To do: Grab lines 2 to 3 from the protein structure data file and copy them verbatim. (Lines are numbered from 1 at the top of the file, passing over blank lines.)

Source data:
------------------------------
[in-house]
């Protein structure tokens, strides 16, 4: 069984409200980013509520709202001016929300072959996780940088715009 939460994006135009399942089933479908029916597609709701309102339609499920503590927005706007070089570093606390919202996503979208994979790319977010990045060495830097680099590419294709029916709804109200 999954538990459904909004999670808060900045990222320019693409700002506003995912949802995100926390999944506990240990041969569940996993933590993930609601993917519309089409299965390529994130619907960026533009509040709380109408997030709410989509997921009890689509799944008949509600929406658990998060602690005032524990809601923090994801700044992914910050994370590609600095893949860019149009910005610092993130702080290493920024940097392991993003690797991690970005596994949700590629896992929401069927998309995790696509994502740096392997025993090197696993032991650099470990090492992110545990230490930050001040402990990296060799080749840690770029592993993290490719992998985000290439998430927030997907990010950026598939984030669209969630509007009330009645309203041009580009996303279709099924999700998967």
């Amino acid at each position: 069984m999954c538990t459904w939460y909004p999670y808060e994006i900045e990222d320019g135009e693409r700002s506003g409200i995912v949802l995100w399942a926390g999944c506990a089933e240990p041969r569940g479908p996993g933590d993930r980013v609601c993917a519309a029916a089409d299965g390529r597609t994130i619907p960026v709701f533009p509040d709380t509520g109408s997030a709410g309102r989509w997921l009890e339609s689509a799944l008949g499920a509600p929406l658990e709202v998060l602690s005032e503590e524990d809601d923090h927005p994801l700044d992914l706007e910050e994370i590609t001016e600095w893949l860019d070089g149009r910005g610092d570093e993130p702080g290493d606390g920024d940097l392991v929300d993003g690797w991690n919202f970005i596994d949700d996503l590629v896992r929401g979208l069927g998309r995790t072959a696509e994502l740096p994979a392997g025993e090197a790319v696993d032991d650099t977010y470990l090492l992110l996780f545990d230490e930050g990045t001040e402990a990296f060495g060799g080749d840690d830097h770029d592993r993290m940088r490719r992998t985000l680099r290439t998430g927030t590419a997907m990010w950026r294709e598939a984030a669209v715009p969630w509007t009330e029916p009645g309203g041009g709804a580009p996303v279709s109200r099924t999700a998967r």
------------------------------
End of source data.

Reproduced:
């Protein structure tokens, strides 16, 4: 069984409200980013509520709202001016929300072959996780940088715009 939460994006135009399942089933479908029916597609709701309102339609499920503590927005706007070089570093606390919202996503979208994979790319977010990045060495830097680099590419294709029916709804109200 999954538990459904909004999670808060900045990222320019693409700002506003995912949802995100926390999944506990240990041969569940996993933590993930609601993917519309089409299965390529994130619907960026533009509040709380109408997030709410989509997921009890689509799944008949509600929406658990998060602690005032524990809601923090994801700044992914910050994370590609600095893949860019149009910005610092993130702080290493920024940097392991993003690797991690970005596994949700590629896992929401069927998309995790696509994502740096392997025993090197696993032991650099470990090492992110545990230490930050001040402990990296060799080749840690770029592993993290490719992998985000290439998430927030997907990010950026598939984030669209969630509007009330009645309203041009580009996303279709099924999700998967």
């Amino acid at each position: 069984m999954c538990t459904w939460y909004p999670y808060e994006i900045e990222d320019g135009e693409r700002s506003g409200i995912v949802l995100w399942a926390g999944c506990a089933e240990p041969r569940g479908p996993g933590d993930r980013v609601c993917a519309a029916a089409d299965g390529r597609t994130i619907p960026v709701f533009p509040d709380t509520g109408s997030a709410g309102r989509w997921l009890e339609s689509a799944l008949g499920a509600p929406l658990e709202v998060l602690s005032e503590e524990d809601d923090h927005p994801l700044d992914l706007e910050e994370i590609t001016e600095w893949l860019d070089g149009r910005g610092d570093e993130p702080g290493d606390g920024d940097l392991v929300d993003g690797w991690n919202f970005i596994d949700d996503l590629v896992r929401g979208l069927g998309r995790t072959a696509e994502l740096p994979a392997g025993e090197a790319v696993d032991d650099t977010y470990l090492l992110l996780f545990d230490e930050g990045t001040e402990a990296f060495g060799g080749d840690d830097h770029d592993r993290m940088r490719r992998t985000l680099r290439t998430g927030t590419a997907m990010w950026r294709e598939a984030a669209v715009p969630w509007t009330e029916p009645g309203g041009g709804a580009p996303v279709s109200r099924t999700a998967r």